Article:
Additional hospital beds to be delivered four years early by 2027
‘Project Ireland – 2040’ plan to be announced after Cabinet meeting in Sligo
The 2,600 additional hospital beds which were recently recommended in the Government’s bed capacity review will all be provided under the new capital plan
The 2,600 additional hospital beds which were recently recommended in the Government’s bed capacity review will all be provided under the new capital plan, which will say they will be delivered by 2027, four years earlier than previously suggested.
Some of these new beds will be based at a new acute hospital to be developed in Cork, although the capital plan is not expected to set out the size of this development, its exact location or a timeline for the project.
The move is expected to be one of the major elements of the Government’s “Project Ireland – 2040” plan to be announced after a Cabinet meeting in Sligo today.
In the health sector, it is also expected that more funding will be allocated to Beaumont Hospital in Dublin, as well as towards residential facilities for people with disabilities.
About a fifth of the plan will go towards measures to tackle climate change. The only diesel-powered vehicles that will be allowed to be purchased after 2019 will be buses, and no petrol- or diesel-powered vehicle will be allowed on the roads from 2045 onwards.
There will also be proposals to encourage the retrofitting of homes to increase energy efficiency through measures such as increasing the grant to improve a home’s BER rating to B standard to €45,000 from €30,000 within three years.
The sale of petrol- and diesel-powered cars will be banned within 12 years as part of new measures to tackle climate change.
The State will instead move to a system under which all vehicles bought by 2030 must be so-called zero emission. It is estimated that 500,00 electric vehicles will be on the road by 2030.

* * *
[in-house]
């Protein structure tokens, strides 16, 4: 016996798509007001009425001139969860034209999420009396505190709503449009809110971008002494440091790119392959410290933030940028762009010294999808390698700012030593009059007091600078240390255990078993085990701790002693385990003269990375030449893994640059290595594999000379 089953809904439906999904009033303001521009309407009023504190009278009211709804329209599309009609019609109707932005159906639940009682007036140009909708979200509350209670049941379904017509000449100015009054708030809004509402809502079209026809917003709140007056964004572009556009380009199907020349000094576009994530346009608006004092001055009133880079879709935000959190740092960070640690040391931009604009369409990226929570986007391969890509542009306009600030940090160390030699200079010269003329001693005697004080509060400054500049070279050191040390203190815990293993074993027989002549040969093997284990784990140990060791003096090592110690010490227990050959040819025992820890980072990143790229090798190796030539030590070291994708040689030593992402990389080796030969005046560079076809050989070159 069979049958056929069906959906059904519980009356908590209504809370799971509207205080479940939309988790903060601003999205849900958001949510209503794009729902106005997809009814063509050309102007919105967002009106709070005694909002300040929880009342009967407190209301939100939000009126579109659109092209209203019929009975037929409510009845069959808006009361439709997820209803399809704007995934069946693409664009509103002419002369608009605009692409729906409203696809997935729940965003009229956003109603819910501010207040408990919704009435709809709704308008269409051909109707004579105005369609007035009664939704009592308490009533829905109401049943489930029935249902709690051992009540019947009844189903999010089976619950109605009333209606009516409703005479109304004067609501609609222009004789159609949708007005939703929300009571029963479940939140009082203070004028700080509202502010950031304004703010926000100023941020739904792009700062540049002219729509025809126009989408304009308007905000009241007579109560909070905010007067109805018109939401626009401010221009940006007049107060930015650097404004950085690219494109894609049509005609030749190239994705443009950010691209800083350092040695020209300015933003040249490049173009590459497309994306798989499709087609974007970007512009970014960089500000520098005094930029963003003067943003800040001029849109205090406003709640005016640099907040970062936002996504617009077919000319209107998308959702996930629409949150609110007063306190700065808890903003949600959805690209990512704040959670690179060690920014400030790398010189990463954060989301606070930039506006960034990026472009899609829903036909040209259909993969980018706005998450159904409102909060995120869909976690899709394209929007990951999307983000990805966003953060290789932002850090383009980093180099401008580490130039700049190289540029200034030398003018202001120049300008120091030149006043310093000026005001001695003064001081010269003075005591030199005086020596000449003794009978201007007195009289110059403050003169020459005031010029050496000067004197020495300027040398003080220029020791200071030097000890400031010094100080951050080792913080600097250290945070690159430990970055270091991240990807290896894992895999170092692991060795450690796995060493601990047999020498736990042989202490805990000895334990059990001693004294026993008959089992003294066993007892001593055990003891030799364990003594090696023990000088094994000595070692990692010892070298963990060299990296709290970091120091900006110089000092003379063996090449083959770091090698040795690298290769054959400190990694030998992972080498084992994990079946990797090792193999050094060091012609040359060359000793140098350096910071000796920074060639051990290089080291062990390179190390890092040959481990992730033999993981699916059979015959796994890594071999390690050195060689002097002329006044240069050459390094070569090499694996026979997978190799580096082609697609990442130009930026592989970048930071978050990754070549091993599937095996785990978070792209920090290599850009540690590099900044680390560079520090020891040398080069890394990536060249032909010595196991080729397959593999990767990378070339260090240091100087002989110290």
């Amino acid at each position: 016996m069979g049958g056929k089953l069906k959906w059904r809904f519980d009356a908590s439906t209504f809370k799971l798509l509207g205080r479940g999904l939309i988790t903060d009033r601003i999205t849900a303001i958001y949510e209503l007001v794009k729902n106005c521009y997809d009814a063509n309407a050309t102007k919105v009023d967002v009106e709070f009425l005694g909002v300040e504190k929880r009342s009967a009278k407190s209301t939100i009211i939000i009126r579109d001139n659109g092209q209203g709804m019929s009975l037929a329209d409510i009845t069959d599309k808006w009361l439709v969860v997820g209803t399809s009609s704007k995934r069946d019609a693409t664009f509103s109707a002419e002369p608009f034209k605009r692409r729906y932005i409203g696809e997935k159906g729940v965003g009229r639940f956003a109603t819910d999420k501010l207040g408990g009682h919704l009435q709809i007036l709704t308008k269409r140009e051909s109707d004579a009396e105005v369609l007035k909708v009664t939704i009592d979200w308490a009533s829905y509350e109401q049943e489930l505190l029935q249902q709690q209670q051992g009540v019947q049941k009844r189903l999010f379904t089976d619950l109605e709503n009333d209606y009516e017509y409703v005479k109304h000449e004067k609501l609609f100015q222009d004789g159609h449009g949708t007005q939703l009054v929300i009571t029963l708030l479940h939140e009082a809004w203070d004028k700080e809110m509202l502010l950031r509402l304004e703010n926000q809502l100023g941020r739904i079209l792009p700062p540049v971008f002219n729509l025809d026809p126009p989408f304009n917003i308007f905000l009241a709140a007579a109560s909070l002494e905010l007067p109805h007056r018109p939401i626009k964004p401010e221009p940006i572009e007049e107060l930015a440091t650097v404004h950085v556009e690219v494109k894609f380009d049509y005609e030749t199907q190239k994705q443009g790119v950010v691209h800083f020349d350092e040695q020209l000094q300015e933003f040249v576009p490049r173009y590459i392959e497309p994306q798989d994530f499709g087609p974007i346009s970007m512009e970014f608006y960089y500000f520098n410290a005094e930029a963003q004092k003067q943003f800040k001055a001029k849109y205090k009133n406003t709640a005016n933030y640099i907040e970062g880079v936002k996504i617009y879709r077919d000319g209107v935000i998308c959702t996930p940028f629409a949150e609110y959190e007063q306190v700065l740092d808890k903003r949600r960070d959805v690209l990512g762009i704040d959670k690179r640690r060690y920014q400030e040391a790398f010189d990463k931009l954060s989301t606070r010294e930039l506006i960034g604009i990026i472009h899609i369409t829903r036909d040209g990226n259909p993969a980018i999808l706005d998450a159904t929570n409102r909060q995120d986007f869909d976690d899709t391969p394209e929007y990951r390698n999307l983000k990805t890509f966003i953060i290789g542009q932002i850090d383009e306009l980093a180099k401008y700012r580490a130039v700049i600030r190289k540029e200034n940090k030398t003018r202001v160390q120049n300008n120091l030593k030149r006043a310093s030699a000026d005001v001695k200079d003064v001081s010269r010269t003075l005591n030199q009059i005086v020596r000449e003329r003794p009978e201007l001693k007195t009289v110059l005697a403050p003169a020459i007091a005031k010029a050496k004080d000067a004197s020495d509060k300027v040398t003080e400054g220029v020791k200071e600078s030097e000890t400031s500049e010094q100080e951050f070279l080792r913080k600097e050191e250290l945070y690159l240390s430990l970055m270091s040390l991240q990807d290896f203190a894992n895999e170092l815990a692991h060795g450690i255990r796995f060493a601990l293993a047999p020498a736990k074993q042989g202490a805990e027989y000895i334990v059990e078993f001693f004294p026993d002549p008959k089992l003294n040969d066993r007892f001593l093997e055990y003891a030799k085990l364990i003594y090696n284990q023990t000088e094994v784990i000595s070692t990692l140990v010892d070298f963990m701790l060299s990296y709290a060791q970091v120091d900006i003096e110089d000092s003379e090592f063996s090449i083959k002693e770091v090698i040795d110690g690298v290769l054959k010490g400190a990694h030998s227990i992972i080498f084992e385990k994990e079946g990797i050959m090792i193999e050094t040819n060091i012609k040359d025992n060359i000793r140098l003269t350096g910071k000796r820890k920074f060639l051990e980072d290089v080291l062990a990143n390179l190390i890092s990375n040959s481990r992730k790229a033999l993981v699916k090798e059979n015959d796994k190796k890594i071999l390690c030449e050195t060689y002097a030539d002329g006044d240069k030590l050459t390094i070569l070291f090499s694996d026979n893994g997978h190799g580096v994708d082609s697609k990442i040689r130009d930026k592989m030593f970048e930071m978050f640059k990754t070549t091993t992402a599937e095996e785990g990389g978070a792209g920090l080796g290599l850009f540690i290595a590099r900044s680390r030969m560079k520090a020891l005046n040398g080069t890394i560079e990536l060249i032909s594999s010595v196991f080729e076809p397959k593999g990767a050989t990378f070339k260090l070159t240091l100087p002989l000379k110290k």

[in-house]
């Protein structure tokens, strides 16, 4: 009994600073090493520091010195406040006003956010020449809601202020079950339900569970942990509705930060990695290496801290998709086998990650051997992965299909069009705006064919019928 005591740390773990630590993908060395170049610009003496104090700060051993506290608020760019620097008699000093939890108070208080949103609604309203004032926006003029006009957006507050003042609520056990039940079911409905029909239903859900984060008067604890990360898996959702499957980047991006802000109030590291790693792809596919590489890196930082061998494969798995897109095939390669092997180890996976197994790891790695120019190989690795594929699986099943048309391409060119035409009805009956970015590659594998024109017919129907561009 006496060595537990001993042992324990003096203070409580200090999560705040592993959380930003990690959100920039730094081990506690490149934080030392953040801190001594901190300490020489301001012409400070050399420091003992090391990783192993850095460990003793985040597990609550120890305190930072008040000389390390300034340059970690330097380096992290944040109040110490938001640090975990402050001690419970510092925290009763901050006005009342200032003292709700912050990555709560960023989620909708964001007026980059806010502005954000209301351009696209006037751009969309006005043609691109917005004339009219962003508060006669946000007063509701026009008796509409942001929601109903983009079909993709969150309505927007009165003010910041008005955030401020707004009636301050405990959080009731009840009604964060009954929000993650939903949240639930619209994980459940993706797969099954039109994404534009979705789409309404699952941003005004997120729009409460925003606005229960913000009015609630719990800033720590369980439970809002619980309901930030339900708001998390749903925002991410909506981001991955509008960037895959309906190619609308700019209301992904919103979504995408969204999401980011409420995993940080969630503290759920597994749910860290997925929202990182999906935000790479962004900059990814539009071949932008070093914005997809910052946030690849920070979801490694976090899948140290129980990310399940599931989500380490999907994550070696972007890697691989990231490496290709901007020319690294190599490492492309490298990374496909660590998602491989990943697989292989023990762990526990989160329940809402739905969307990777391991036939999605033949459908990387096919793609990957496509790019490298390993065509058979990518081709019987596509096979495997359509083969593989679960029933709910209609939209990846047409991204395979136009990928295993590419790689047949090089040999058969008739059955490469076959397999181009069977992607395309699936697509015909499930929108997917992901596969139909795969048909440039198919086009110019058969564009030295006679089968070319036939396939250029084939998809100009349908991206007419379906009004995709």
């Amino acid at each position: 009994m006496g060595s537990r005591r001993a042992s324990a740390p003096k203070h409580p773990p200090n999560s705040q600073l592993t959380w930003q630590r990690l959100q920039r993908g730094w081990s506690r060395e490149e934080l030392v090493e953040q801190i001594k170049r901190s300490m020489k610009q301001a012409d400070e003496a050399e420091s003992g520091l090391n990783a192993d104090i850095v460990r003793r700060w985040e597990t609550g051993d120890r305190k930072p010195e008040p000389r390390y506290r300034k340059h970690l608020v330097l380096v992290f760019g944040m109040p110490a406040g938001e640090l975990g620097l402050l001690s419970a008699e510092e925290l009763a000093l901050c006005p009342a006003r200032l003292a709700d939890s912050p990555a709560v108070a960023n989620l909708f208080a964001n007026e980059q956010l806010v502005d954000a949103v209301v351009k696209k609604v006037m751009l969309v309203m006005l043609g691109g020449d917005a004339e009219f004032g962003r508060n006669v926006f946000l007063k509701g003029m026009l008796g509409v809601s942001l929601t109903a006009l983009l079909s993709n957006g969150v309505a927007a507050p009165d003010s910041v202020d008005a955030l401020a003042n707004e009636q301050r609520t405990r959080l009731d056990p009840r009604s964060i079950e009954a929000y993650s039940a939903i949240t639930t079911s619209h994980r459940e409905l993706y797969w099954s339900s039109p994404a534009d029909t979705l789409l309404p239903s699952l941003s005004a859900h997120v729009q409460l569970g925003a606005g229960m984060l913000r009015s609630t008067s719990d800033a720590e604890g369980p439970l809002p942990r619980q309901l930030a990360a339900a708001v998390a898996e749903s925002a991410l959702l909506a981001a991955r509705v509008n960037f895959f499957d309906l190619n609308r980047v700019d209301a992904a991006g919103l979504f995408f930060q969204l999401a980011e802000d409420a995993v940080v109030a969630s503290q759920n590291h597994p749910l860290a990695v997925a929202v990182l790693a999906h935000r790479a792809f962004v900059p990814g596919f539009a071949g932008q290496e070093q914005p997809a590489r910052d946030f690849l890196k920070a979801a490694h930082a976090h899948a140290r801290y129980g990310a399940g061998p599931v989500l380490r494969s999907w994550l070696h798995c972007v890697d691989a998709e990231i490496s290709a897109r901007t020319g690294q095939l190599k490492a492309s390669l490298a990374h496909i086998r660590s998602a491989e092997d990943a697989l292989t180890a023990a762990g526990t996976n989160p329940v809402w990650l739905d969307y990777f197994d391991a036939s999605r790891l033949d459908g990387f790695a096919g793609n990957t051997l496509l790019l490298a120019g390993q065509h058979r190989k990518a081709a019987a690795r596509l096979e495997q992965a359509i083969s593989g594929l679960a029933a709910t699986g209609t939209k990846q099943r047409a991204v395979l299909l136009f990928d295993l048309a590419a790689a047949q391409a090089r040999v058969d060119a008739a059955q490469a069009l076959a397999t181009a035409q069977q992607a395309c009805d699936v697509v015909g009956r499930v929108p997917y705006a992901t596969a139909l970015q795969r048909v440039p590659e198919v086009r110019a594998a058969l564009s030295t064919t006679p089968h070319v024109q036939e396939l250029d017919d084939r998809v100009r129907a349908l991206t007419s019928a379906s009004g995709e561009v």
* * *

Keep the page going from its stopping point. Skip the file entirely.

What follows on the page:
A new €500 million “disruptive technologies” fund will also be established from next year to encourage the development of new technologies in healthcare, financial services, energy and food production, and business services.
“The fund will, among other things, facilitate enterprises to compete directly for funding in support of the development and adoption of these disruptive technologies, and seed a new wave of start-ups,” a Government source said.
Significant investment is also expected in ports such as Rosslare and Cork. An additional runway will be built at Dublin Airport, as will a new command centre for the airport.
The main infrastructural project in transport will be a revised Metro North, although a number of new Luas lines will proceed along development stages. However, construction on these lines – such as to Finglas – will not begin until Metro North is largely completed, expected in 2027.
A construction industry group will be established to ensure the sector is adequately equipped to deal with greater demand for housing supply.
It is anticipated that the overall intentions for investment in some areas will be announced today, but that the details will not be fully revealed until the weeks and months ahead.
A new office, the National Regeneration and Development Agency, will also be established to ensure that land is strategically developed across the country. Of particular focus for the new agency will be so-called brownfield sites, which were previously used for industrial or commercial purposes, and sites held by State agencies and local authorities.
Athlone and Sligo are expected to be designated special status for their regions of the midlands and northwest respectively, and there will also be funding for the regeneration of Waterford quays.
Counties in the northwest and the northeast will receive money to help offset the negative impacts of Brexit.